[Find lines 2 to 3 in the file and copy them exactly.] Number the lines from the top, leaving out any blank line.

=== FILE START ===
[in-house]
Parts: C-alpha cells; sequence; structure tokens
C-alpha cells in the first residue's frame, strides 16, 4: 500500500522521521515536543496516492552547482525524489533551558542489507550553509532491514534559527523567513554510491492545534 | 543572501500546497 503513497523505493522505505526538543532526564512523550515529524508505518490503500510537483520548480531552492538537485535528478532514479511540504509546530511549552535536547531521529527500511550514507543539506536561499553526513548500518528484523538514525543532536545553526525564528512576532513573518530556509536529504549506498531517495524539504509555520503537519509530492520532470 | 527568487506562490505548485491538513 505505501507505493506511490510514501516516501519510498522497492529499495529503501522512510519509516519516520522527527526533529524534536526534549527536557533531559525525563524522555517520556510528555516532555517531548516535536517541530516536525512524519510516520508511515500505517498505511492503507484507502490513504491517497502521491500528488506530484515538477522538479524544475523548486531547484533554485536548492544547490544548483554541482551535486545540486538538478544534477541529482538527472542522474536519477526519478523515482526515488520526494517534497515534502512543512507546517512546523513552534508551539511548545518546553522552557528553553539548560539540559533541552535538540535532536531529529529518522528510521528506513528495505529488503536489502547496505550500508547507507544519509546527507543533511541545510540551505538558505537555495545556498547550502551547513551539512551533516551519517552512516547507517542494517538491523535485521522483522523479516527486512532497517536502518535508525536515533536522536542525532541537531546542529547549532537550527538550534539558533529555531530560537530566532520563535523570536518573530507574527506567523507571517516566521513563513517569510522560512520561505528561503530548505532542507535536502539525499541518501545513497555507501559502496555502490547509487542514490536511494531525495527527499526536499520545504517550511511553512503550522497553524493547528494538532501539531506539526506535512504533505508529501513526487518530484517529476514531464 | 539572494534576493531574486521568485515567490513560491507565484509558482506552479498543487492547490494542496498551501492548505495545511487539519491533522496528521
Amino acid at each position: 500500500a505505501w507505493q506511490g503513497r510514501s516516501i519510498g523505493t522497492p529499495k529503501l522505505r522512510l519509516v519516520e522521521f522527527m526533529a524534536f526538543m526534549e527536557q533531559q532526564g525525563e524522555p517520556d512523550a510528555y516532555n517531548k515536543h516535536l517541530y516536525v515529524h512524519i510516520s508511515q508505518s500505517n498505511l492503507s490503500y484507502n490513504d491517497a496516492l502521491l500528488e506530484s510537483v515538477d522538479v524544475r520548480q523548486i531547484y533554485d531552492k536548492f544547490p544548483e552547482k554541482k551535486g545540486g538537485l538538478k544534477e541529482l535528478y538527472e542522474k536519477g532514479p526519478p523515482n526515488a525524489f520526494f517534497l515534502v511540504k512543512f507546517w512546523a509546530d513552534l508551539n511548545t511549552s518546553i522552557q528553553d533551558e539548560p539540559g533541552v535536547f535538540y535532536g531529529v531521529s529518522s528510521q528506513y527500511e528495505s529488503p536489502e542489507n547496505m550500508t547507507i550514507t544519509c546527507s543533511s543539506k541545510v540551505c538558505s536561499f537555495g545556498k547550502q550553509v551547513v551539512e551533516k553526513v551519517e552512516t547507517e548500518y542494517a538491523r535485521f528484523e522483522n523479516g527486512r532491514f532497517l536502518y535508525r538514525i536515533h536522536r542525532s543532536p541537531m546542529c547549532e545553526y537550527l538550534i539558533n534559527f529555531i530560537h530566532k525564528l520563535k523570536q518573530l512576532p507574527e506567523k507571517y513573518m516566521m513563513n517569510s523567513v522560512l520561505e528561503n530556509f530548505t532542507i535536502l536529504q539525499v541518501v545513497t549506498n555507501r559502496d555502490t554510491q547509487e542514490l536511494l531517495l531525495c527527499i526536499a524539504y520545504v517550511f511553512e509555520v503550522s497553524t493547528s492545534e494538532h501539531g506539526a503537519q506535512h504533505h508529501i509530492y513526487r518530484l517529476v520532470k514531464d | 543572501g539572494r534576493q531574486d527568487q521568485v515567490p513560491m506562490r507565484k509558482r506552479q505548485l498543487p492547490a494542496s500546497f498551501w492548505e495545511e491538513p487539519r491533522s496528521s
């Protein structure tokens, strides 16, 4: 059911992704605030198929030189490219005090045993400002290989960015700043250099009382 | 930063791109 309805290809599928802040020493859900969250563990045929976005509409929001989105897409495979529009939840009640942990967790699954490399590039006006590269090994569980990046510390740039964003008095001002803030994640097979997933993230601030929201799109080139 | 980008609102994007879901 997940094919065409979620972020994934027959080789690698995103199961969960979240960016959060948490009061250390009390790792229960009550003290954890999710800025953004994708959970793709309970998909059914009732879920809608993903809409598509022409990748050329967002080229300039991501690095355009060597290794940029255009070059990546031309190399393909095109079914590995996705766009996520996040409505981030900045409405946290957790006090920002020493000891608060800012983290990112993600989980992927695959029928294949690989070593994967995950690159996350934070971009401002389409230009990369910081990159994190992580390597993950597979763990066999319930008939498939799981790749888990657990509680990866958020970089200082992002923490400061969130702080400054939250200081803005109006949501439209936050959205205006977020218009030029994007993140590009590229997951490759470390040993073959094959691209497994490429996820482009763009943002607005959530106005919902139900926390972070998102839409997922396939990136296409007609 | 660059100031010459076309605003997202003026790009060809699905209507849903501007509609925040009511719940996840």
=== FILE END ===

Parts: C-alpha cells; sequence; structure tokens
C-alpha cells in the first residue's frame, strides 16, 4: 500500500522521521515536543496516492552547482525524489533551558542489507550553509532491514534559527523567513554510491492545534 | 543572501500546497 503513497523505493522505505526538543532526564512523550515529524508505518490503500510537483520548480531552492538537485535528478532514479511540504509546530511549552535536547531521529527500511550514507543539506536561499553526513548500518528484523538514525543532536545553526525564528512576532513573518530556509536529504549506498531517495524539504509555520503537519509530492520532470 | 527568487506562490505548485491538513 505505501507505493506511490510514501516516501519510498522497492529499495529503501522512510519509516519516520522527527526533529524534536526534549527536557533531559525525563524522555517520556510528555516532555517531548516535536517541530516536525512524519510516520508511515500505517498505511492503507484507502490513504491517497502521491500528488506530484515538477522538479524544475523548486531547484533554485536548492544547490544548483554541482551535486545540486538538478544534477541529482538527472542522474536519477526519478523515482526515488520526494517534497515534502512543512507546517512546523513552534508551539511548545518546553522552557528553553539548560539540559533541552535538540535532536531529529529518522528510521528506513528495505529488503536489502547496505550500508547507507544519509546527507543533511541545510540551505538558505537555495545556498547550502551547513551539512551533516551519517552512516547507517542494517538491523535485521522483522523479516527486512532497517536502518535508525536515533536522536542525532541537531546542529547549532537550527538550534539558533529555531530560537530566532520563535523570536518573530507574527506567523507571517516566521513563513517569510522560512520561505528561503530548505532542507535536502539525499541518501545513497555507501559502496555502490547509487542514490536511494531525495527527499526536499520545504517550511511553512503550522497553524493547528494538532501539531506539526506535512504533505508529501513526487518530484517529476514531464 | 539572494534576493531574486521568485515567490513560491507565484509558482506552479498543487492547490494542496498551501492548505495545511487539519491533522496528521